Melchizedek is an enigmatic figure, appearing seemingly out of nowhere in Genesis 14 before disappearing without any mention of his fate. He is mentioned only one other time in the Old Testament, in Psalm 110, which is quoted in today’s passage. The paucity of references to the priest-king of Salem, coupled with his apparent importance for the Davidic king in Psalm 110, led to much speculation about Melchizedek in extrabiblical sources. For example, the Qumran community, which produced the Dead Sea Scrolls, believed Melchizedek was an angelic-type figure who would fight for God’s people at the end of the age.
The New Testament recognizes Melchizedek’s true importance in being a type or anticipation of Christ and His everlasting priesthood (Heb. 7:1–14). In today’s passage, the author of Hebrews applies Psalm 110 specifically to Jesus as he continues his argument that the Melchizedekian priesthood of Christ has replaced the old covenant Levitical priesthood. It is no impediment to Jesus’ priestly service that He comes from the tribe of Judah rather than the tribe of Levi, for the Levitical order of priests is supplanted by the order of Melchizedek. This had to happen because the Mosaic law makes nothing perfect and, in fact, cannot make anything perfect (vv. 11, 19). In this, the author of Hebrews echoes the clear New Testament teaching that the failure of old covenant Israel as a nation to obey the law proves that the law in itself cannot make people do what it commands (e.g., Acts 15:1–11). Something better was needed, a new order under which a priest is appointed not merely by “legal requirement concerning bodily descent, but by the power of an indestructible life” (Heb. 7:15–16; see Ex. 28:41). Only the indestructible life of the perfect High Priest, which life He shares with His people, can make them righteous (see John 4:13–14; 1 Cor. 15:45; 1 John 3:2).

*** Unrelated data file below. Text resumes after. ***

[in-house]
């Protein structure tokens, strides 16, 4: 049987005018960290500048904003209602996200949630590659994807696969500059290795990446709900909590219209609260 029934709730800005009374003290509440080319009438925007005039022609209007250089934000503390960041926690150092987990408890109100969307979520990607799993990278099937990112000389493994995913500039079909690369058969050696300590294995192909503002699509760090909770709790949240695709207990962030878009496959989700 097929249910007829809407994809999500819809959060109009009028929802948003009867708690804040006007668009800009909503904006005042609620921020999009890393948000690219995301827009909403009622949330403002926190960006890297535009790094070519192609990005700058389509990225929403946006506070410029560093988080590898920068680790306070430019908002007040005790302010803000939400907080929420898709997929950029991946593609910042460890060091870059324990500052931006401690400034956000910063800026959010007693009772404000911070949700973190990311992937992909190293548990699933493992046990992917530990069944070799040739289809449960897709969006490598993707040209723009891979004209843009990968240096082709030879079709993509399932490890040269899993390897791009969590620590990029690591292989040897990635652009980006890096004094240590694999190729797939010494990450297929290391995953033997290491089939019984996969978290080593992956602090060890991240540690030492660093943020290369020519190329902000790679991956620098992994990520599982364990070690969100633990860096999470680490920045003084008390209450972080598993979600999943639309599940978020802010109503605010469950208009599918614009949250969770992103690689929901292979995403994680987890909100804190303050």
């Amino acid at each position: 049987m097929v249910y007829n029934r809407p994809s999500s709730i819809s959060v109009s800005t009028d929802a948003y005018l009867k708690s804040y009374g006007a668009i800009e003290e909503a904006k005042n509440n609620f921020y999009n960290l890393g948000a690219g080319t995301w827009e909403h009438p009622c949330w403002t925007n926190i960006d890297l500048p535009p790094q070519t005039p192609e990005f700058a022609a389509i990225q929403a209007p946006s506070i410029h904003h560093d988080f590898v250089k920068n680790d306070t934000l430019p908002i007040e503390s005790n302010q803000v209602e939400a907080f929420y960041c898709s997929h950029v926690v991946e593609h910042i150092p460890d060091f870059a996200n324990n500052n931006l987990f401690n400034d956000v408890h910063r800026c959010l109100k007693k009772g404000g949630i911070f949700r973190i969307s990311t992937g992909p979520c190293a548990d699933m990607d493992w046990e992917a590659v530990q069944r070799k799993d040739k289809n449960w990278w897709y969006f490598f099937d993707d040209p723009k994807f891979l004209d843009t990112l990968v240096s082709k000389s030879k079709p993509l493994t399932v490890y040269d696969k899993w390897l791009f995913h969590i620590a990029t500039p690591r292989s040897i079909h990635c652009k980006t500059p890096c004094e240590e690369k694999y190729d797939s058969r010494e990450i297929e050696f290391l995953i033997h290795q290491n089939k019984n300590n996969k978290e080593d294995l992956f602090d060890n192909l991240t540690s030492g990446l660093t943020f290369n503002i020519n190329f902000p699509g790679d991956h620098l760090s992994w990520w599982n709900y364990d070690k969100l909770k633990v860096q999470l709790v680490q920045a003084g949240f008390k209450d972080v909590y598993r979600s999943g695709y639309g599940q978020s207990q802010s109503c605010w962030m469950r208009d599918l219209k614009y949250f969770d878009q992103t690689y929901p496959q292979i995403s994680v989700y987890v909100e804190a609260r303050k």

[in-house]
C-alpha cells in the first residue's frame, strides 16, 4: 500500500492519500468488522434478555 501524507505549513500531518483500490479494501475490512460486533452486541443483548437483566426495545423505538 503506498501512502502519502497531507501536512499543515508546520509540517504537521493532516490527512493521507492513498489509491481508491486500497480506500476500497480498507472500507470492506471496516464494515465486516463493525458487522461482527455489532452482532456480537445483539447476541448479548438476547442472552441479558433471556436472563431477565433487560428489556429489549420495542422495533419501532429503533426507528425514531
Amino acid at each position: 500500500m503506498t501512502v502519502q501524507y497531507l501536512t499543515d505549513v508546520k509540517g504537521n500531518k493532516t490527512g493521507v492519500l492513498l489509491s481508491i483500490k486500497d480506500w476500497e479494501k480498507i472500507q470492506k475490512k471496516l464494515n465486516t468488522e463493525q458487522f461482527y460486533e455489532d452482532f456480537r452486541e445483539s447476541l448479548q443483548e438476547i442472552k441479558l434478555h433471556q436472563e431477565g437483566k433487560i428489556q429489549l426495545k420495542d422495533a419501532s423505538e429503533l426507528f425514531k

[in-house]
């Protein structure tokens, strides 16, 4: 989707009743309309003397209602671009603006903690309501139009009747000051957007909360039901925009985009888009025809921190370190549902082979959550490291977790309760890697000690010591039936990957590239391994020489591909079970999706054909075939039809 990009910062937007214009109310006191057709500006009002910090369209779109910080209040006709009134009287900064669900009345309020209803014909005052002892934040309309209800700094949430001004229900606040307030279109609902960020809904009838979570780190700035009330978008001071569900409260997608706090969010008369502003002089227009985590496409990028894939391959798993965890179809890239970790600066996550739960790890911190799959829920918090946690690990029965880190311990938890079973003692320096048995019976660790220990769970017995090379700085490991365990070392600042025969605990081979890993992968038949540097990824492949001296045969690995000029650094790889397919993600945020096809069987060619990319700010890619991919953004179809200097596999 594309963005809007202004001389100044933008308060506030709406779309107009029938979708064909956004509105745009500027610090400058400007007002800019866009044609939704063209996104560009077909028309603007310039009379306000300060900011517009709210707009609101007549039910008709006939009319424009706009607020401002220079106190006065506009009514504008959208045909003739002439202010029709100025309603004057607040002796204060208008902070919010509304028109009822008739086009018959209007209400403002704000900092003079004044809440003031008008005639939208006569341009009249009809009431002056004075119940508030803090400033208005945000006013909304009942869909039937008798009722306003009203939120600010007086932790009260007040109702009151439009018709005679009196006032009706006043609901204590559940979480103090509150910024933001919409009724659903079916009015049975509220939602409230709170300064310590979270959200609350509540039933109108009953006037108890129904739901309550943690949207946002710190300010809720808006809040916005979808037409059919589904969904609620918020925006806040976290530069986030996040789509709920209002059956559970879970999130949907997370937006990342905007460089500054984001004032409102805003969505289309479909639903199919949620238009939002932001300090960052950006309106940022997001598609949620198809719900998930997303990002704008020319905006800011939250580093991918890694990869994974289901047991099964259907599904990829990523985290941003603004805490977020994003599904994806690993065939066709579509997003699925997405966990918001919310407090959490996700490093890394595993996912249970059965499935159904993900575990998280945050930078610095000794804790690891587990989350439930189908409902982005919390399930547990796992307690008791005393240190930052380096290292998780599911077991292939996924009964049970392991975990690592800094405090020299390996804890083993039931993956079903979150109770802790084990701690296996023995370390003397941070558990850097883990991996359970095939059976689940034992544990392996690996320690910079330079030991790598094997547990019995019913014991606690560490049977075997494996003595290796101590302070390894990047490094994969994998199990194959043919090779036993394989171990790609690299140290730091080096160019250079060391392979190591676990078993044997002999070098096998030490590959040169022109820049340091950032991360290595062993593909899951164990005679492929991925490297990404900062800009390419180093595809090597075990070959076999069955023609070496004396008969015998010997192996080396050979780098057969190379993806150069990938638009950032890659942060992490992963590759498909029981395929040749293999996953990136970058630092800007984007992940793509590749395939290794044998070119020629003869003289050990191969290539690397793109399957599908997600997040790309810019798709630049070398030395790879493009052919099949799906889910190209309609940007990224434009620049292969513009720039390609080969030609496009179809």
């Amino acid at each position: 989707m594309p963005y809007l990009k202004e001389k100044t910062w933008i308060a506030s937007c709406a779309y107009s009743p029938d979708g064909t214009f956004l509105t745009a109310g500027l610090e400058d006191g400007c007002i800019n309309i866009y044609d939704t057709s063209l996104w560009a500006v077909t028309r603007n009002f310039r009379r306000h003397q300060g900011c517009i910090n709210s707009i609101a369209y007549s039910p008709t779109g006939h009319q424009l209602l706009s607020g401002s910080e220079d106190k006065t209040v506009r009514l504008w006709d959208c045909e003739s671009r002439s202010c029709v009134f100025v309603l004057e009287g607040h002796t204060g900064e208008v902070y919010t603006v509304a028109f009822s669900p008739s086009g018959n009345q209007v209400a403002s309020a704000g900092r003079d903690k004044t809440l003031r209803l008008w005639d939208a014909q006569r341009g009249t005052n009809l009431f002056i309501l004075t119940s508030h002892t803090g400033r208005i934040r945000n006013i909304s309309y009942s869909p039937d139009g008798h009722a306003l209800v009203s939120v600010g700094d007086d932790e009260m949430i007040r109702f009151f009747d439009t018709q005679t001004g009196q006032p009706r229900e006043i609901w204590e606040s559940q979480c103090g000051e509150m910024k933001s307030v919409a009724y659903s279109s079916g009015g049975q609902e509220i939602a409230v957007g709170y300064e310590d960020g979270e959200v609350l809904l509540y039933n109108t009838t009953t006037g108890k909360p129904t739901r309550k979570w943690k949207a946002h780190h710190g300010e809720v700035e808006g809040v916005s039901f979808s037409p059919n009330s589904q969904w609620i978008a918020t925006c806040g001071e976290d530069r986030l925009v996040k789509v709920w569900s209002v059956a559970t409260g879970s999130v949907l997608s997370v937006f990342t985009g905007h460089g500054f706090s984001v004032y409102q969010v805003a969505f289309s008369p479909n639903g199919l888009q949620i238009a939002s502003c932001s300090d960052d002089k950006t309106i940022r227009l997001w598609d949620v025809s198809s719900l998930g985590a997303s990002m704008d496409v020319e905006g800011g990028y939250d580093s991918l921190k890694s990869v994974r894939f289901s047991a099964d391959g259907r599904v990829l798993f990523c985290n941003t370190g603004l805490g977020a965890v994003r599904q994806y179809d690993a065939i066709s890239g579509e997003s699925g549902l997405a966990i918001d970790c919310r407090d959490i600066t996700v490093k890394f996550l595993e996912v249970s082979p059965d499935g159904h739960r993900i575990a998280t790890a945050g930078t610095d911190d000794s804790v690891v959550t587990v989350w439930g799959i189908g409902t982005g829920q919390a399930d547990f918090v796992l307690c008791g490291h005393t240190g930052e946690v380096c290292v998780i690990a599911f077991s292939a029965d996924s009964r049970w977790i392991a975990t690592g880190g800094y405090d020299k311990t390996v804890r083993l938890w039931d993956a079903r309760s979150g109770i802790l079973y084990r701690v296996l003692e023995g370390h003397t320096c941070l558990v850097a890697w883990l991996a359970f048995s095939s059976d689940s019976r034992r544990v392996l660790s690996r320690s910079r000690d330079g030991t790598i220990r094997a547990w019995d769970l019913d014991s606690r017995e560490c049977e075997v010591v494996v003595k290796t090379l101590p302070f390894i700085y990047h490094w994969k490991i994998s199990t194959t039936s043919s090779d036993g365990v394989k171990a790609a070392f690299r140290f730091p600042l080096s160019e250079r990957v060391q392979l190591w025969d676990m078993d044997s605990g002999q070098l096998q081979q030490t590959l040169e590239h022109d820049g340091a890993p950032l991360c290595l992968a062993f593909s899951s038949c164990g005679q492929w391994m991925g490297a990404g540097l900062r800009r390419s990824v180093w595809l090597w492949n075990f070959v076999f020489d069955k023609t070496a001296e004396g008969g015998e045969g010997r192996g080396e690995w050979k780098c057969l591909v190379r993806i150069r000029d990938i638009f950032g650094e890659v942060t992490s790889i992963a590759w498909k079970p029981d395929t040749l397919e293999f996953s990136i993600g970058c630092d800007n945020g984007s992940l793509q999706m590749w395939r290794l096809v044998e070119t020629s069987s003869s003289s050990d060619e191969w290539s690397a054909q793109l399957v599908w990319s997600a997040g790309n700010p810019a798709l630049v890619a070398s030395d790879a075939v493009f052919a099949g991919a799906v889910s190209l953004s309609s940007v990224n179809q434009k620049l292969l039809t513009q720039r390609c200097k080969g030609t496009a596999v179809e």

Christ’s anointing is grounded not only in His new order but also in the indestructible life that He possesses inherently according to His divine nature and that He has secured for His human nature by His life, death, and resurrection (1 Cor. 15). Through this new life, we have a better hope and a means by which we can draw near to God without fear (Heb. 7:18–19). This hope can never pass away, because the One through whom we come to God—Christ Jesus our Lord—lives forever. He will never cease bringing His people to God because He will never cease to be our Mediator.